The current upheaval is likely to continue for decades, and likely will have uneven results. The results of the Arab Spring are disappointing, but there are some exceptions: In Tunisia democracy has a fragile foothold. In Morocco the royal family is charting a course for what some call democratization within monarchy.
To those in the West who are impatient or condescending to the pace of change in the Middle East, we should not forget that Europe was shaped by centuries of conflict. In France more than a half century elapsed from the time of revolution to the modern republic. In England it was hundreds of years.
The Middle East is, and always has been, complex. Consider the tangle of the United States’ relationships there: we oppose the Assad regime in Syria, but we also oppose ISIS, which is fighting the Assad regime. The Syrian Kurds join us in opposing ISIS, but the Kurds are being attacked by Turkey, one of our allies. We also combat ISIS in Iraq, where we are joined by Shia militias who are supported by Iran, whom we oppose. In Afghanistan, we oppose the Taliban, who receive support from Pakistan, one of our allies. Pakistan meanwhile has fought several wars with India, another of our allies.
We are allied with Israel, but we also are allied with many Arab and Muslim countries. For decades, the U.S. has had close relationships with Morocco, Turkey, Egypt, Saudi Arabia, Lebanon, the United Arab Emirates, Bahrain, and others.
Of the seven and a half billion people on earth today, nearly one in four, about 1.8 billion, are Muslim. Sometime after midcentury the total population will be close to ten billion, and about a third will be Muslim. To put that in perspective: 3 billion was the total world population as recently as 1960.
So, in the twenty-first century what happens in the Muslim world inevitably will affect everyone, in particular the dominant world power, the United States. The United States has a clear and compelling interest in remaining involved in the Middle East and in doing all we can to help reduce violence and upheaval.
Inevitably there will be many more years of disruption, and no single policy or action can solve all of the region’s problems. But a peaceful resolution of the Israeli-Palestinian conflict would be a significant step that might enable some of the countries, including Israel and Saudi Arabia, to cooperate in opposing their common foes: Iran and Islamic terrorist organizations, those supported by and those opposed to Iran.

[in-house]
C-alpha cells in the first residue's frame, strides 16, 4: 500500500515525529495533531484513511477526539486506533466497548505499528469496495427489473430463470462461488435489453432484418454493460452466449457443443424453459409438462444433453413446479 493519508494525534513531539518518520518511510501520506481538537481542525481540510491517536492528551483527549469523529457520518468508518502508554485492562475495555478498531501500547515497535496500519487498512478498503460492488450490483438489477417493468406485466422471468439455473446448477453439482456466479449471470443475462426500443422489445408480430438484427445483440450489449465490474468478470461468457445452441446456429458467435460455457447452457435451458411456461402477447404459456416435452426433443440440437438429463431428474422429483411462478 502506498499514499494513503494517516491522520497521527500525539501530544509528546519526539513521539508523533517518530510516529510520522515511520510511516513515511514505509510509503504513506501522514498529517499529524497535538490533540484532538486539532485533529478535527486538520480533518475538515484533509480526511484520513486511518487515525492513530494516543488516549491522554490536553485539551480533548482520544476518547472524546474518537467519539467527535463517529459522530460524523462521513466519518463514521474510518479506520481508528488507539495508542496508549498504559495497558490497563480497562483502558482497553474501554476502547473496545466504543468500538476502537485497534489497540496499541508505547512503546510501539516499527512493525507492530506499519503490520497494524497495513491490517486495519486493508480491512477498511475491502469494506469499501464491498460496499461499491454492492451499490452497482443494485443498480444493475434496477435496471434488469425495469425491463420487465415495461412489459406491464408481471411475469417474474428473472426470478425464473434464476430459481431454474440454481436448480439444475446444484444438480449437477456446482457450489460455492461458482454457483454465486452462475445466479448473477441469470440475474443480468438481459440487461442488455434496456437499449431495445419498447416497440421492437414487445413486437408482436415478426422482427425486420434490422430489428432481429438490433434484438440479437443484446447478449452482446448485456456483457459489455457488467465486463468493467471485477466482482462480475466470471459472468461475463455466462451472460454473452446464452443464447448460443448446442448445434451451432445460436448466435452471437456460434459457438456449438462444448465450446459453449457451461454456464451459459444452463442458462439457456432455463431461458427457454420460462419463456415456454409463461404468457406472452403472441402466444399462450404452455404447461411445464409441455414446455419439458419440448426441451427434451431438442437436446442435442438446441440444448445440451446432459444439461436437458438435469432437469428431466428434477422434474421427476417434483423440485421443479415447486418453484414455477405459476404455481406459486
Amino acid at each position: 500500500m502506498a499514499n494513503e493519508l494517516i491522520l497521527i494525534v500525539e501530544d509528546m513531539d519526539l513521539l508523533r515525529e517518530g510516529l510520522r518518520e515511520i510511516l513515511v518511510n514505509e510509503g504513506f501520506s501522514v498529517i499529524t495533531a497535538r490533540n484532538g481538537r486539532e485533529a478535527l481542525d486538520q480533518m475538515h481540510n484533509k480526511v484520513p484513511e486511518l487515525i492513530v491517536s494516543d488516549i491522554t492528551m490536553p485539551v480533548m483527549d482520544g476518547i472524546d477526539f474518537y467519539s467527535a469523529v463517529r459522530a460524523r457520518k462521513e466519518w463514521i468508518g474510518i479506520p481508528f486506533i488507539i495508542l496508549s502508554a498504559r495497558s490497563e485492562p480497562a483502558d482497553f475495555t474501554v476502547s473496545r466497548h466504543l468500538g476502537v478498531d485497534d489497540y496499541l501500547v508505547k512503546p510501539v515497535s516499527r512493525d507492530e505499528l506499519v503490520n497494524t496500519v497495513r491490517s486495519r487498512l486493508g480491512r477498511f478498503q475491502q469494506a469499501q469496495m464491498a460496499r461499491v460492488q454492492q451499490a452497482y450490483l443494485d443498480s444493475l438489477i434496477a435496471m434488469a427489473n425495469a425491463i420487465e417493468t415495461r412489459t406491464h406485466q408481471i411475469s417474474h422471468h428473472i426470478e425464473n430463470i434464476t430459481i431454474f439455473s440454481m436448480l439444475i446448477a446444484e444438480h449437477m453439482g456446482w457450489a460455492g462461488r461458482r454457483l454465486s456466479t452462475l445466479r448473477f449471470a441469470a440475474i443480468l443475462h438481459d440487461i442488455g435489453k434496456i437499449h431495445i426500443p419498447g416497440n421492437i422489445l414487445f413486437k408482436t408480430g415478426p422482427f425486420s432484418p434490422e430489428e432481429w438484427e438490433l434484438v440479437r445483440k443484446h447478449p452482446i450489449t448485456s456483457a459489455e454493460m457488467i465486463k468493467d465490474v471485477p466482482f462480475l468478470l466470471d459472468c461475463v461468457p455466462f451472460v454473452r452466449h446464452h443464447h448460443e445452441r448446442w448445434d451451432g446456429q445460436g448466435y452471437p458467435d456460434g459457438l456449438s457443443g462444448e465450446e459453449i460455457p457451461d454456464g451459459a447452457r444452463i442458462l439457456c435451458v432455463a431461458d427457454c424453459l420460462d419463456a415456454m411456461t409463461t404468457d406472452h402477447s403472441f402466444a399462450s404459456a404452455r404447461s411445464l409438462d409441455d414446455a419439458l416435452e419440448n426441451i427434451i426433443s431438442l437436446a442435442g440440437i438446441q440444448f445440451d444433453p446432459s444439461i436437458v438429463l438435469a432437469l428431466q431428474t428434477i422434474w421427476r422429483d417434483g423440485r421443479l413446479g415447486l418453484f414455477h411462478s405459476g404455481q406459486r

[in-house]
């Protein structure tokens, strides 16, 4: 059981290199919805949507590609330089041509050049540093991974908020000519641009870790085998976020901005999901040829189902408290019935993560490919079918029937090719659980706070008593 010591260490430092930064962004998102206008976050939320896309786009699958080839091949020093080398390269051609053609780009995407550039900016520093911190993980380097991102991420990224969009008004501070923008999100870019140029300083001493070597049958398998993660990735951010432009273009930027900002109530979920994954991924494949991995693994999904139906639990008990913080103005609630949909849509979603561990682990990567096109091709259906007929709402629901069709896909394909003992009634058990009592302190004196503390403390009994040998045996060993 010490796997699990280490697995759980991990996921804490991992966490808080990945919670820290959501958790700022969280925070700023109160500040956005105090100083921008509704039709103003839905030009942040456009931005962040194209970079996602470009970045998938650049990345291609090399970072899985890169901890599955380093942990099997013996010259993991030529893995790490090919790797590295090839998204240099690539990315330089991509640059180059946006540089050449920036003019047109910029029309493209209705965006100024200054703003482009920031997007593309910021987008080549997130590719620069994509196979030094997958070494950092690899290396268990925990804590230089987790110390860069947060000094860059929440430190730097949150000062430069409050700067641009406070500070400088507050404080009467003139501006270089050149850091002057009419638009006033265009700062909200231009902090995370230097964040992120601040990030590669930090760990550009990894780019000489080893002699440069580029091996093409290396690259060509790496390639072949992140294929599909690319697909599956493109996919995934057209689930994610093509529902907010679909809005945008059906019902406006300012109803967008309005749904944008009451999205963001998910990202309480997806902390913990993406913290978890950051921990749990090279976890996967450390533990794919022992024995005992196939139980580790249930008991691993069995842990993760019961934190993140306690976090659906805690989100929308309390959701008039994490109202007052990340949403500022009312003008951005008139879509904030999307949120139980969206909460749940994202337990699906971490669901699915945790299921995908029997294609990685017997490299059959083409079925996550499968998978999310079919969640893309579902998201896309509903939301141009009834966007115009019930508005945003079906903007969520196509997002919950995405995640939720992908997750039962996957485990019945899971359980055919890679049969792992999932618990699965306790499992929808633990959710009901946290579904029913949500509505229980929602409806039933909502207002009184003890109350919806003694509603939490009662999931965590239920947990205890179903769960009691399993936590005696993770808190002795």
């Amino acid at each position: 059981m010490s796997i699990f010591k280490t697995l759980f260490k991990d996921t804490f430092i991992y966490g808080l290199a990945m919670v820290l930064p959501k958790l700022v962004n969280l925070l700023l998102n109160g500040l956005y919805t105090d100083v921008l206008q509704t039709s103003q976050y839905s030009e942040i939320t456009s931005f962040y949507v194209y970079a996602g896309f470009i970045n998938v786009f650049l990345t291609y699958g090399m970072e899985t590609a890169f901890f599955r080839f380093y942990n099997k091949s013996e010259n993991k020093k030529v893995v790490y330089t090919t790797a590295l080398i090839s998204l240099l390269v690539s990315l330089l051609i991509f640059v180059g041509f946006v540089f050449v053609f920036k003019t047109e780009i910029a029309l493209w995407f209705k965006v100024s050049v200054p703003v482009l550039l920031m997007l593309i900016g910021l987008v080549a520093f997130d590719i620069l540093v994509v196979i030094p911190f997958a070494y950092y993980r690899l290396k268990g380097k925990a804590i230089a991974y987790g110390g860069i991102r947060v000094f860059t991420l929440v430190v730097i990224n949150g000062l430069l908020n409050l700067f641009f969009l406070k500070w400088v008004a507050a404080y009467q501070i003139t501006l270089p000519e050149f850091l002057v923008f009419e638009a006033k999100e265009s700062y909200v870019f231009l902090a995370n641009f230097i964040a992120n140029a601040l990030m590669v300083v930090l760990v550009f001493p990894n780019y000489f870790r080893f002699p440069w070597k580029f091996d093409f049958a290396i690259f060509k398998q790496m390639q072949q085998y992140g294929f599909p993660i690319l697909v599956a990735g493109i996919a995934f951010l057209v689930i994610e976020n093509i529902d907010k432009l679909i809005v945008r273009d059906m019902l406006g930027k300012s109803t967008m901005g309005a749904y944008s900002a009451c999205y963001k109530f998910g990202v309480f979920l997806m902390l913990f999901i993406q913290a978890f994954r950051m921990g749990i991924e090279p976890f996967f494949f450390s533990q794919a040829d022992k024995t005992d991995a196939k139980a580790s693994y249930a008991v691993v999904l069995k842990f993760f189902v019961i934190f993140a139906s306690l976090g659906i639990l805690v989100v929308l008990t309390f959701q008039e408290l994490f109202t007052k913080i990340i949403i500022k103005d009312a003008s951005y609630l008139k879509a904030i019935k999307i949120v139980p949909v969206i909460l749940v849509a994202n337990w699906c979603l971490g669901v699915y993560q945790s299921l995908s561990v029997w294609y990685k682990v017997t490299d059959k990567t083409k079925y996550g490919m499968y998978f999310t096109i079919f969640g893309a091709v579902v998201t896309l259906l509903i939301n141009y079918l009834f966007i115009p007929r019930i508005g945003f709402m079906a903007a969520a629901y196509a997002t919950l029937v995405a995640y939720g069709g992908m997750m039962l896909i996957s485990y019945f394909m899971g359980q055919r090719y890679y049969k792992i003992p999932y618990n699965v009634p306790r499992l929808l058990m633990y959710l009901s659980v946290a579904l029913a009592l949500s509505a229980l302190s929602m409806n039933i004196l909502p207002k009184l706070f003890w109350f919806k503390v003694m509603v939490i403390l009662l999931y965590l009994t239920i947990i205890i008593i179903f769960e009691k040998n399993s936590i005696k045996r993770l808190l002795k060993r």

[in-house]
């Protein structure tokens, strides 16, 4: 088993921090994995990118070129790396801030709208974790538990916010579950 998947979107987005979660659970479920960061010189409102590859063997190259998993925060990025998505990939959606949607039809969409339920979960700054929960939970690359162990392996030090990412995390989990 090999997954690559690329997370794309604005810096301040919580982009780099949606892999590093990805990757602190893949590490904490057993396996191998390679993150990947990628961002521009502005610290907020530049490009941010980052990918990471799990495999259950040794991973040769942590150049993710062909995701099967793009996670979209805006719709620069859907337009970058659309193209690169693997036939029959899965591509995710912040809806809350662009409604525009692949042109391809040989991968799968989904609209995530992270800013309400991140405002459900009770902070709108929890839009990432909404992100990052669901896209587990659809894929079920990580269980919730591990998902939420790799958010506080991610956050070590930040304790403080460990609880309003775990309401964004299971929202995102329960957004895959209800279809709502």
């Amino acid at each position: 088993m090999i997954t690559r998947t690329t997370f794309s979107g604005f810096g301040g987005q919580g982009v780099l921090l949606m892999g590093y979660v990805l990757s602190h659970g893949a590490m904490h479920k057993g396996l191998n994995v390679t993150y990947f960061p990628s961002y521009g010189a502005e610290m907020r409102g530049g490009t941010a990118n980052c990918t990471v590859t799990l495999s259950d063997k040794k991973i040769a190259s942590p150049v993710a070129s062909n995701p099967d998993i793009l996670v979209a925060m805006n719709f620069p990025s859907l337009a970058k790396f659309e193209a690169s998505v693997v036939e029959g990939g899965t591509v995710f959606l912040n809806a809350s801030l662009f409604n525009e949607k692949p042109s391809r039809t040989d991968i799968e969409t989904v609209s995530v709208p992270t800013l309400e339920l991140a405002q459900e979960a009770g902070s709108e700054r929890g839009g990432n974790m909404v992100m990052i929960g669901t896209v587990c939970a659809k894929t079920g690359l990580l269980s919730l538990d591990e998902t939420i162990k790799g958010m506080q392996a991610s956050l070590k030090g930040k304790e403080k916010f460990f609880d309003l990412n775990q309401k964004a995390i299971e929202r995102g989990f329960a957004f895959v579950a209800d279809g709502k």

There is little reason to be optimistic at this time about resolving the Israeli-Palestinian conflict. For the first year and a half of his Administration, the President has been promising a new plan to achieve peace between Israelis and Palestinians. But no plan has been presented and it is unlikely that one will be presented any time soon. My hope is that Israelis and Palestinians will themselves weigh the risks of delay and inaction, against the benefits of an agreement.
I believe it is important for the United States to try to create the right incentives to encourage the parties to enter serious negotiations and reach an agreement. I believe there is no such thing as a conflict that cannot be ended. How the U.S. responds to these challenges will have effects all over the world.
In the 75 years before 1945, Europe was devastated by three major land wars; in the last two the U.S. decisively intervened.
In World War II alone, an estimated 63 million people died, in a world in which the population was less than half of what it is today. Led by the U.S., the western democracies helped Germany, Japan and Italy to rebuild and become durable democracies, and created international institutions whose goal was peace, stability and prosperity: The United Nations, NATO, the World Bank, the International Monetary fund, and, crucially, the European Union (EU).
They sought to prevent a repeat of the past by promoting increased trade and collective security. They have been largely successful.